Grant clearly remembers that the 1976 grand final had an “air of intimidation about it’’. “North Heidelberg tried to intimidate us and we refused to be intimidated. We hit the ground running in what was a physical game. I remember I played at centre-half forward and I kicked two goals and gave two away.’’   One of his comrades in that struggle, was defender John Majoor, a teammate he rates as the best he played with at Mont.   “Johnny Majoor was the best player on the ground in the 1976 grand final, I was the best in the preliminary (against Watsonia) and Bryan (Cole) was the best in the losing second semi (against North Heidelberg) – so three Mont juniors played a major part in that finals series. I went to school with John and he could play on small players or on ruckmen. He was the modern type of player. He was always on the move and he was always as going as hard in the last quarter as he was in the first. He was an absolute goer and an inspiration. And he is a member of the team of the century.’’

Grant believes the juniors led the way in that premiership year.  “The juniors are the heart and soul of the club. If they didn’t go in (hard), how could you expect the imports to go in? When you have players who are born and bred in the area and getting their hands dirty, it has a double-barrel effect – all players then want to be part of it.’’   Grant also pays tribute to Lee Adamson the player: “He was impassable at centre-half back.’’ Another was on-baller Peter Naughton, whom Grant says was highly rated by opponents.   When it comes to opponents, Grant is full of praise for Frank Smith medallist and North Heidelberg/Lalor midfielder Mario Cipolla. “He was the best player in the Diamond Valley I played against,’’ Grant recalls. “He was tough, he was intelligent and in big games he was outstanding.’’

 

After leaving Mont for the first time, Grant, who described himself as an “impact player’’,  had stints at Preston, Collingwood, Heidelberg West and Eltham. His period in the DVFL prepared him well for the rigours of the Victorian Football Association. “The pace of the VFA … it was very open and the skill level was a step up (from the Diamond Valley). What the Diamond Valley did for me was condition me for the toughness of the VFA. Yes, you could say it prepared me for the brutality of the VFA.’’   Grant again did not take a backward step in the infamous Preston-Prahran grand final of 1978, which Preston lost. “Coach Harold Martin told me I had to look after the team – little blokes like Ken Marks and Peter Marshall. So I did, and I got six weeks’ (suspension),’’ Grant recalls matter-of-factly. “They (Prahran) were just too good for us on the day.’’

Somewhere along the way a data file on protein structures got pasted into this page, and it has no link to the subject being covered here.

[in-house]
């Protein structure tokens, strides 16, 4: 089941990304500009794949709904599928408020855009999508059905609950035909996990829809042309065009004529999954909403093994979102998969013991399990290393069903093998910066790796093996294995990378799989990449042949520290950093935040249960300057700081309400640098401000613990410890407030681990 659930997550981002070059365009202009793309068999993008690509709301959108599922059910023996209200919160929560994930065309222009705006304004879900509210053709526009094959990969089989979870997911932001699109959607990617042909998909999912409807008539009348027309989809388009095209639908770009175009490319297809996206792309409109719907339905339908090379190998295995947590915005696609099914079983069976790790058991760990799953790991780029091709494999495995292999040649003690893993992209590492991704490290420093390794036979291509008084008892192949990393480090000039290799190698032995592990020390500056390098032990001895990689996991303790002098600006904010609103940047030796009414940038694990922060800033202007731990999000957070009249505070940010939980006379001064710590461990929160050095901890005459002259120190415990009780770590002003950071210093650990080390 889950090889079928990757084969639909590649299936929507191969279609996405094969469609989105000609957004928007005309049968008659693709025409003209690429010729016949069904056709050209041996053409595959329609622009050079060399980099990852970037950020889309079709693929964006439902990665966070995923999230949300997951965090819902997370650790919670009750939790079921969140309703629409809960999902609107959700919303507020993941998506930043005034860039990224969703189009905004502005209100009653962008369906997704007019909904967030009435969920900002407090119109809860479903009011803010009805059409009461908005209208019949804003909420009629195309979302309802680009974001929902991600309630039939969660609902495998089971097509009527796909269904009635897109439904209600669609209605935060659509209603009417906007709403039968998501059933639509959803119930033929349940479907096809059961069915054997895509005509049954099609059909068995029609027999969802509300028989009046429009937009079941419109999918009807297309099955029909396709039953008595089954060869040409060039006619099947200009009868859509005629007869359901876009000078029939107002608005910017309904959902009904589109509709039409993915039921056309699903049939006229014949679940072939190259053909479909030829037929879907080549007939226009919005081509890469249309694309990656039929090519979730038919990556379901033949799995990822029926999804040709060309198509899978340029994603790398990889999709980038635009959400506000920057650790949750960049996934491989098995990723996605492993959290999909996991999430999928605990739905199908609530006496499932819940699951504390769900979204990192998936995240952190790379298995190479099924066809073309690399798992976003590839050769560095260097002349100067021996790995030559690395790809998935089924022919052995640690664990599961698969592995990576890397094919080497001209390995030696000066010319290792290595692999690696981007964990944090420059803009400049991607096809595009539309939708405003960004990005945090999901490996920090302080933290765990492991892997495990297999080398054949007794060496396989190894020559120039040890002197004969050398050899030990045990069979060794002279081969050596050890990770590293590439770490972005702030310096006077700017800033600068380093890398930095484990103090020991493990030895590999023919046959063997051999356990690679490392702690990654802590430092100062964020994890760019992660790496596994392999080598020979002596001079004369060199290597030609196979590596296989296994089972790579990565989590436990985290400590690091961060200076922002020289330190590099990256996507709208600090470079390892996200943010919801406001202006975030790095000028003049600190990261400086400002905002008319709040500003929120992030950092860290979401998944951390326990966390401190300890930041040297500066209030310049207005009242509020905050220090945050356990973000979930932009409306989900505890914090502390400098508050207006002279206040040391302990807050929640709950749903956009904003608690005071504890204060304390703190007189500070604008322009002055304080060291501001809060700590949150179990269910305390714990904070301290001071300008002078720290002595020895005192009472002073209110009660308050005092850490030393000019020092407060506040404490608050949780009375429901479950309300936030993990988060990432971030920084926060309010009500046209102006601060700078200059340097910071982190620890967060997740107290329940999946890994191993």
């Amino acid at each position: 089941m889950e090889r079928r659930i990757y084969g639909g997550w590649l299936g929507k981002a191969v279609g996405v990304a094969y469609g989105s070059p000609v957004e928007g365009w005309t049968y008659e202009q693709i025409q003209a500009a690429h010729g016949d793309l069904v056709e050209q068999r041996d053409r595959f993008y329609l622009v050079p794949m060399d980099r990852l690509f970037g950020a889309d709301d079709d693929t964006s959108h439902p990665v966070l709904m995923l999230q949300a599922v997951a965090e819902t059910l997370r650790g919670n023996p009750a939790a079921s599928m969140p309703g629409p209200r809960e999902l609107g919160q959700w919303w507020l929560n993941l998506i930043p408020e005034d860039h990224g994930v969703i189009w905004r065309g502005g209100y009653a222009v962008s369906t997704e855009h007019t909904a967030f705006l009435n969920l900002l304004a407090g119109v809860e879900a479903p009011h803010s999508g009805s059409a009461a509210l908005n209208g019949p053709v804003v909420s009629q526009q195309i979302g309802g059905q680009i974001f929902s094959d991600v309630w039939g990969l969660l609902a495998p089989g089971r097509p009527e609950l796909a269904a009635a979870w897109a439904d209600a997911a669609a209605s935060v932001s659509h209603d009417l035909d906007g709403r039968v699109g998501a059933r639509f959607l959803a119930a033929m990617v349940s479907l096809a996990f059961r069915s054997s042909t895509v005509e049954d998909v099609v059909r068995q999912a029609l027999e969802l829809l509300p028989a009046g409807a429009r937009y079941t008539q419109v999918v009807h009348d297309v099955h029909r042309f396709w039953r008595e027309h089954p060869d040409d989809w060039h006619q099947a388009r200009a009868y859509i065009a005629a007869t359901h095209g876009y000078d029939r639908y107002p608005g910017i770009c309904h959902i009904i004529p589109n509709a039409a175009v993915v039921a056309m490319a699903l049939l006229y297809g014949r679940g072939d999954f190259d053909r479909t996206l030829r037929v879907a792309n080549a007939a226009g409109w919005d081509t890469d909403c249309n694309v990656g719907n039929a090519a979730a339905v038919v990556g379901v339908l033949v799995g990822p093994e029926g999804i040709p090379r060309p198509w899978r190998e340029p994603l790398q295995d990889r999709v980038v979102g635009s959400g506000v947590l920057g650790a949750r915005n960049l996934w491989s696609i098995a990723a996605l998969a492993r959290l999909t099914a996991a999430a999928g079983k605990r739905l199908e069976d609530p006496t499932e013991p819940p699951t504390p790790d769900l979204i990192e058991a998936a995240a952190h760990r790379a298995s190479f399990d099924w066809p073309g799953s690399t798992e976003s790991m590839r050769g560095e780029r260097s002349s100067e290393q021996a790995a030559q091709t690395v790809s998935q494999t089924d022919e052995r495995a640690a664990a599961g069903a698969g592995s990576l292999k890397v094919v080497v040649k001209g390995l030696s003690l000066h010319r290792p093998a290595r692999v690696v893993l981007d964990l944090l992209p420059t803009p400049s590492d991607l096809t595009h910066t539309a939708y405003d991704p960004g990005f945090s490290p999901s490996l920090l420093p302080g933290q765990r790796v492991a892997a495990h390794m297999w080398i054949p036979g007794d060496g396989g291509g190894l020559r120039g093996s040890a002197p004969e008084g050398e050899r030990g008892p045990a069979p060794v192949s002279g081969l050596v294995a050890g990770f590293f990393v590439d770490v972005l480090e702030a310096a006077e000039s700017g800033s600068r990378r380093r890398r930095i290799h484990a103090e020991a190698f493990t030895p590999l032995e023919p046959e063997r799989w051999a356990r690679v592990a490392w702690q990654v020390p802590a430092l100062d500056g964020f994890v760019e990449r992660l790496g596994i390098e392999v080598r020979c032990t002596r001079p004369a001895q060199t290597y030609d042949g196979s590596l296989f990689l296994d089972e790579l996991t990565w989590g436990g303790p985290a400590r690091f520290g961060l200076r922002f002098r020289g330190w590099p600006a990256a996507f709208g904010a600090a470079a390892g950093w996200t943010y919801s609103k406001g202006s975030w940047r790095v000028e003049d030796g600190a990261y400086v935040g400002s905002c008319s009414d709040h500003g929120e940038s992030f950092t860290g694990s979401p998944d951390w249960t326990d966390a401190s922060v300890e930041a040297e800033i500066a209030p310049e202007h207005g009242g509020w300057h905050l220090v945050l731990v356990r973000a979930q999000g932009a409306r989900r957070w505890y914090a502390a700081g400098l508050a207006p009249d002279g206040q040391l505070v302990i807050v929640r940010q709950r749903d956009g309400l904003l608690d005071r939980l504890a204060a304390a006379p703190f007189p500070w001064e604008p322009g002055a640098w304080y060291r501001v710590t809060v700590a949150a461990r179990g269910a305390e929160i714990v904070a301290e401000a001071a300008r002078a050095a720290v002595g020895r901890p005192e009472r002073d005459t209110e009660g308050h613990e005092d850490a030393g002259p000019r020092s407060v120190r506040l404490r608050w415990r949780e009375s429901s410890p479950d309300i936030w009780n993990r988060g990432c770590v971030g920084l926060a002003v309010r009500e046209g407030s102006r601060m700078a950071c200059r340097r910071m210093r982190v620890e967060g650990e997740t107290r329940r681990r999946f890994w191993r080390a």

The Mont boy finally got his chance at the big time in 1980 when he played a starring role for Collingwood seniors in a game against St Kilda on the hallowed turf of Victoria Park, kicking four goals and earning three Brownlow votes. Unfortunately injuries – three broken bones in three years – ended his VFL career after only five senior games, but he bounced back at Heidelberg West in 1982, winning the Leader Newspapers’ award for the best and fairest player in the Diamond Valley and being runner-up in the Frank Smith Medal, before finishing his playing career at Mont.    Grant has also coached at senior level, taking Eltham to a Division Two flag in 1995 and steering both Mont (1997) and Heidelberg (1992). He currently works with troubled young people as part of Youth Transitions Australia and keenly follows the sporting fortunes of his nine-year-old son Darcy – named after boxer Darcy Ritchie – in both the basketball and football (Yarrambat) fields.

 

 Finally, Grant has a message for today’s current crop of players: “All players must be absolutely focused on winning. You might remember that in the 1970s we had the Mighty Mont Machine, and you performed to a level where you could win finals and premierships.’’